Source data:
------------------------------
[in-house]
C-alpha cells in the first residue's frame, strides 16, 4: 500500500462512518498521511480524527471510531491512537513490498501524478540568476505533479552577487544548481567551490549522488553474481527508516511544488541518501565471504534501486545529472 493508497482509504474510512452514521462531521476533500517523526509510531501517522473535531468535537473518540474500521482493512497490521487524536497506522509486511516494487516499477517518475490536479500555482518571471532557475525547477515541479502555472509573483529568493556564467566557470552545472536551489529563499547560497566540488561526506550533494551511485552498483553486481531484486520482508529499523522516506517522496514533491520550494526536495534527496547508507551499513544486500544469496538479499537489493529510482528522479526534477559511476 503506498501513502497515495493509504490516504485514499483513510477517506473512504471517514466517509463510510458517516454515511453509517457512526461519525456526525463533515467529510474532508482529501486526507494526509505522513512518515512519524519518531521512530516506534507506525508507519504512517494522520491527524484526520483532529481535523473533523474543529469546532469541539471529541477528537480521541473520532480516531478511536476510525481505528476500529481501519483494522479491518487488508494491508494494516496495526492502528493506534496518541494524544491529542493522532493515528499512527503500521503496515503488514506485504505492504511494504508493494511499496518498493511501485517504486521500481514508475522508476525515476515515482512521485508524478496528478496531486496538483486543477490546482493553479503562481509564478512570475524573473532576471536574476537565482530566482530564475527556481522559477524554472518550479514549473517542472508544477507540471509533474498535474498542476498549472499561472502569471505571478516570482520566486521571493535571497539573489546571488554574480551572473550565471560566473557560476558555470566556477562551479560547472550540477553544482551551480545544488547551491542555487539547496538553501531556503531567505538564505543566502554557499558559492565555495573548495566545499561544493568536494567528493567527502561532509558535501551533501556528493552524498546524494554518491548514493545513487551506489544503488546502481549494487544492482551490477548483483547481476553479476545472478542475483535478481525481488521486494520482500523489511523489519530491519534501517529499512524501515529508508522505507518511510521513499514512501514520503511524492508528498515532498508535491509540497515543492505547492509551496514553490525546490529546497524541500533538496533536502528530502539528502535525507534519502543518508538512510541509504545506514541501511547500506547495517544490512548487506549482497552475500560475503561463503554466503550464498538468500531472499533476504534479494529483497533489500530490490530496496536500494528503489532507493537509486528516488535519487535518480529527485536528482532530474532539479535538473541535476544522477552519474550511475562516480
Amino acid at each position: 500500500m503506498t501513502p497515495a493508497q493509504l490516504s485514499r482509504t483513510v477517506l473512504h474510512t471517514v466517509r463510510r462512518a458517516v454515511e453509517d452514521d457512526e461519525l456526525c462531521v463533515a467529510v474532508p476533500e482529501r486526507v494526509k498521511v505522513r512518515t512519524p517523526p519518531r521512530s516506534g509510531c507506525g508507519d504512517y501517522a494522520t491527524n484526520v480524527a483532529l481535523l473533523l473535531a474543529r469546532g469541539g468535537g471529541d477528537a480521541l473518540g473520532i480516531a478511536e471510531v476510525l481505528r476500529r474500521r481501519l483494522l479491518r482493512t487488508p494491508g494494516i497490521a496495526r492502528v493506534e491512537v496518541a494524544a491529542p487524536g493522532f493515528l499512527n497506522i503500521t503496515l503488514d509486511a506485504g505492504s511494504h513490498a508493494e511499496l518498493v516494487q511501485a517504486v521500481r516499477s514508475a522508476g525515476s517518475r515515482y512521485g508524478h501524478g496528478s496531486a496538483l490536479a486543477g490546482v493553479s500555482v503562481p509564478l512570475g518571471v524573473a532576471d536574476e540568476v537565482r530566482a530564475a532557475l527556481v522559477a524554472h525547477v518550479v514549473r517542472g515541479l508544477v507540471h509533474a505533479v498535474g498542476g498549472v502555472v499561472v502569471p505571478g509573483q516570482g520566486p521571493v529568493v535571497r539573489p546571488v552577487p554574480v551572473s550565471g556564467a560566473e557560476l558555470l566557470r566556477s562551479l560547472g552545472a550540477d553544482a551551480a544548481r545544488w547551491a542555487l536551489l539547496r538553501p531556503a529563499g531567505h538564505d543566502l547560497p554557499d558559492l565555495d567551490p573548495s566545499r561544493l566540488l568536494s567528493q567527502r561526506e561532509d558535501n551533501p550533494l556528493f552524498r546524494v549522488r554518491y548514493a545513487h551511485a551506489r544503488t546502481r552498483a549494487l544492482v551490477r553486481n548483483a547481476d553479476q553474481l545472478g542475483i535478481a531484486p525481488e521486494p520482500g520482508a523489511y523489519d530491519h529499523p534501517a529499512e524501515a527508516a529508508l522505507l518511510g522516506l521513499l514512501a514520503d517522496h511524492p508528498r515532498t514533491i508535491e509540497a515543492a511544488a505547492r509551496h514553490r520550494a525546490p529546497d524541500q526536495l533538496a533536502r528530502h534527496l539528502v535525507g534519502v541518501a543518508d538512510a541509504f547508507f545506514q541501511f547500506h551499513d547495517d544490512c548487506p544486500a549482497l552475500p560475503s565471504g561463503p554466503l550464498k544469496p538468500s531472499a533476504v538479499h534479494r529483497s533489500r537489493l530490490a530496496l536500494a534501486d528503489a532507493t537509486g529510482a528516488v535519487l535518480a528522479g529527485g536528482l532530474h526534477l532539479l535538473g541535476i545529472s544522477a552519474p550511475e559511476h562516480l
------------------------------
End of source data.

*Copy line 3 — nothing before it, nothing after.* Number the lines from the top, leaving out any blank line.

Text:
Amino acid at each position: 500500500m503506498t501513502p497515495a493508497q493509504l490516504s485514499r482509504t483513510v477517506l473512504h474510512t471517514v466517509r463510510r462512518a458517516v454515511e453509517d452514521d457512526e461519525l456526525c462531521v463533515a467529510v474532508p476533500e482529501r486526507v494526509k498521511v505522513r512518515t512519524p517523526p519518531r521512530s516506534g509510531c507506525g508507519d504512517y501517522a494522520t491527524n484526520v480524527a483532529l481535523l473533523l473535531a474543529r469546532g469541539g468535537g471529541d477528537a480521541l473518540g473520532i480516531a478511536e471510531v476510525l481505528r476500529r474500521r481501519l483494522l479491518r482493512t487488508p494491508g494494516i497490521a496495526r492502528v493506534e491512537v496518541a494524544a491529542p487524536g493522532f493515528l499512527n497506522i503500521t503496515l503488514d509486511a506485504g505492504s511494504h513490498a508493494e511499496l518498493v516494487q511501485a517504486v521500481r516499477s514508475a522508476g525515476s517518475r515515482y512521485g508524478h501524478g496528478s496531486a496538483l490536479a486543477g490546482v493553479s500555482v503562481p509564478l512570475g518571471v524573473a532576471d536574476e540568476v537565482r530566482a530564475a532557475l527556481v522559477a524554472h525547477v518550479v514549473r517542472g515541479l508544477v507540471h509533474a505533479v498535474g498542476g498549472v502555472v499561472v502569471p505571478g509573483q516570482g520566486p521571493v529568493v535571497r539573489p546571488v552577487p554574480v551572473s550565471g556564467a560566473e557560476l558555470l566557470r566556477s562551479l560547472g552545472a550540477d553544482a551551480a544548481r545544488w547551491a542555487l536551489l539547496r538553501p531556503a529563499g531567505h538564505d543566502l547560497p554557499d558559492l565555495d567551490p573548495s566545499r561544493l566540488l568536494s567528493q567527502r561526506e561532509d558535501n551533501p550533494l556528493f552524498r546524494v549522488r554518491y548514493a545513487h551511485a551506489r544503488t546502481r552498483a549494487l544492482v551490477r553486481n548483483a547481476d553479476q553474481l545472478g542475483i535478481a531484486p525481488e521486494p520482500g520482508a523489511y523489519d530491519h529499523p534501517a529499512e524501515a527508516a529508508l522505507l518511510g522516506l521513499l514512501a514520503d517522496h511524492p508528498r515532498t514533491i508535491e509540497a515543492a511544488a505547492r509551496h514553490r520550494a525546490p529546497d524541500q526536495l533538496a533536502r528530502h534527496l539528502v535525507g534519502v541518501a543518508d538512510a541509504f547508507f545506514q541501511f547500506h551499513d547495517d544490512c548487506p544486500a549482497l552475500p560475503s565471504g561463503p554466503l550464498k544469496p538468500s531472499a533476504v538479499h534479494r529483497s533489500r537489493l530490490a530496496l536500494a534501486d528503489a532507493t537509486g529510482a528516488v535519487l535518480a528522479g529527485g536528482l532530474h526534477l532539479l535538473g541535476i545529472s544522477a552519474p550511475e559511476h562516480l